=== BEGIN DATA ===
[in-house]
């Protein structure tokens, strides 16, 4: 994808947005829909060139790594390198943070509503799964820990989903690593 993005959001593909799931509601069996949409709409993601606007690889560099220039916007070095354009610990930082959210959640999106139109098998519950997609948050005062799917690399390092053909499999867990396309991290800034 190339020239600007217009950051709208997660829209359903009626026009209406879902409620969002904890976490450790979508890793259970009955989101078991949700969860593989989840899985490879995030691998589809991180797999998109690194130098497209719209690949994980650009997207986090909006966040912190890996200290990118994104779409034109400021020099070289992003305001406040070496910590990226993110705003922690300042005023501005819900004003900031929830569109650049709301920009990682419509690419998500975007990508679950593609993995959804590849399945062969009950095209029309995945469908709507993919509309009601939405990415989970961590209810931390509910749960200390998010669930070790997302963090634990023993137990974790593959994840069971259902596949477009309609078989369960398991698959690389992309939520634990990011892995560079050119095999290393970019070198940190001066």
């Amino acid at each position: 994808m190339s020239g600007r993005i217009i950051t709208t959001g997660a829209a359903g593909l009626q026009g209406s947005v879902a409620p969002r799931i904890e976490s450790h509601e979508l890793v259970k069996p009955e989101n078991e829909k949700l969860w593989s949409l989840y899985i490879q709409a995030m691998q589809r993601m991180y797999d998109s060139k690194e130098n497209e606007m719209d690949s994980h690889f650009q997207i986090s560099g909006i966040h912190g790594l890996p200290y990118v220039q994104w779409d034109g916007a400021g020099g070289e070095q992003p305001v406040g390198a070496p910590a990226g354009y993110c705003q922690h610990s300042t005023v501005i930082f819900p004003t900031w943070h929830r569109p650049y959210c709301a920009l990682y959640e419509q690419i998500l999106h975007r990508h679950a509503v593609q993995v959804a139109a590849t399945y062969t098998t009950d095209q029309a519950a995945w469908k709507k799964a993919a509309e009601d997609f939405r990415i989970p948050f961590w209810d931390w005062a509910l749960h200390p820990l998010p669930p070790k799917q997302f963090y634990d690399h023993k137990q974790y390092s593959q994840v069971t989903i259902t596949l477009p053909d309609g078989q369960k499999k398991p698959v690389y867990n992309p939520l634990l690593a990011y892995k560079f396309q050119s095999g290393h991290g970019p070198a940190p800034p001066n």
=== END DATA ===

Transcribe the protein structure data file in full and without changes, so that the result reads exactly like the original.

[in-house]
């Protein structure tokens, strides 16, 4: 994808947005829909060139790594390198943070509503799964820990989903690593 993005959001593909799931509601069996949409709409993601606007690889560099220039916007070095354009610990930082959210959640999106139109098998519950997609948050005062799917690399390092053909499999867990396309991290800034 190339020239600007217009950051709208997660829209359903009626026009209406879902409620969002904890976490450790979508890793259970009955989101078991949700969860593989989840899985490879995030691998589809991180797999998109690194130098497209719209690949994980650009997207986090909006966040912190890996200290990118994104779409034109400021020099070289992003305001406040070496910590990226993110705003922690300042005023501005819900004003900031929830569109650049709301920009990682419509690419998500975007990508679950593609993995959804590849399945062969009950095209029309995945469908709507993919509309009601939405990415989970961590209810931390509910749960200390998010669930070790997302963090634990023993137990974790593959994840069971259902596949477009309609078989369960398991698959690389992309939520634990990011892995560079050119095999290393970019070198940190001066």
């Amino acid at each position: 994808m190339s020239g600007r993005i217009i950051t709208t959001g997660a829209a359903g593909l009626q026009g209406s947005v879902a409620p969002r799931i904890e976490s450790h509601e979508l890793v259970k069996p009955e989101n078991e829909k949700l969860w593989s949409l989840y899985i490879q709409a995030m691998q589809r993601m991180y797999d998109s060139k690194e130098n497209e606007m719209d690949s994980h690889f650009q997207i986090s560099g909006i966040h912190g790594l890996p200290y990118v220039q994104w779409d034109g916007a400021g020099g070289e070095q992003p305001v406040g390198a070496p910590a990226g354009y993110c705003q922690h610990s300042t005023v501005i930082f819900p004003t900031w943070h929830r569109p650049y959210c709301a920009l990682y959640e419509q690419i998500l999106h975007r990508h679950a509503v593609q993995v959804a139109a590849t399945y062969t098998t009950d095209q029309a519950a995945w469908k709507k799964a993919a509309e009601d997609f939405r990415i989970p948050f961590w209810d931390w005062a509910l749960h200390p820990l998010p669930p070790k799917q997302f963090y634990d690399h023993k137990q974790y390092s593959q994840v069971t989903i259902t596949l477009p053909d309609g078989q369960k499999k398991p698959v690389y867990n992309p939520l634990l690593a990011y892995k560079f396309q050119s095999g290393h991290g970019p070198a940190p800034p001066n």